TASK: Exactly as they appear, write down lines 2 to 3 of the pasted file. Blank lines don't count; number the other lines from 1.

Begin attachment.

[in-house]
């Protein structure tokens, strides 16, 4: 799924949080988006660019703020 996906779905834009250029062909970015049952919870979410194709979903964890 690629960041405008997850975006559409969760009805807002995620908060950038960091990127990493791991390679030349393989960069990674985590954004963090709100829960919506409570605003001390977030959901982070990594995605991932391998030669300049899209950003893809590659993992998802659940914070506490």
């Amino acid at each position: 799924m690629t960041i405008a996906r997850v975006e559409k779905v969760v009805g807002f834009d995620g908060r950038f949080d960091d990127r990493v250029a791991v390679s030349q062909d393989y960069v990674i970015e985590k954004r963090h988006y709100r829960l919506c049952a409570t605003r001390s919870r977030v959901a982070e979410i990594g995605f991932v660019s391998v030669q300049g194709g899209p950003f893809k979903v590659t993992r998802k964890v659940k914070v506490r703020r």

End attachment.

């Protein structure tokens, strides 16, 4: 799924949080988006660019703020 996906779905834009250029062909970015049952919870979410194709979903964890 690629960041405008997850975006559409969760009805807002995620908060950038960091990127990493791991390679030349393989960069990674985590954004963090709100829960919506409570605003001390977030959901982070990594995605991932391998030669300049899209950003893809590659993992998802659940914070506490």
């Amino acid at each position: 799924m690629t960041i405008a996906r997850v975006e559409k779905v969760v009805g807002f834009d995620g908060r950038f949080d960091d990127r990493v250029a791991v390679s030349q062909d393989y960069v990674i970015e985590k954004r963090h988006y709100r829960l919506c049952a409570t605003r001390s919870r977030v959901a982070e979410i990594g995605f991932v660019s391998v030669q300049g194709g899209p950003f893809k979903v590659t993992r998802k964890v659940k914070v506490r703020r």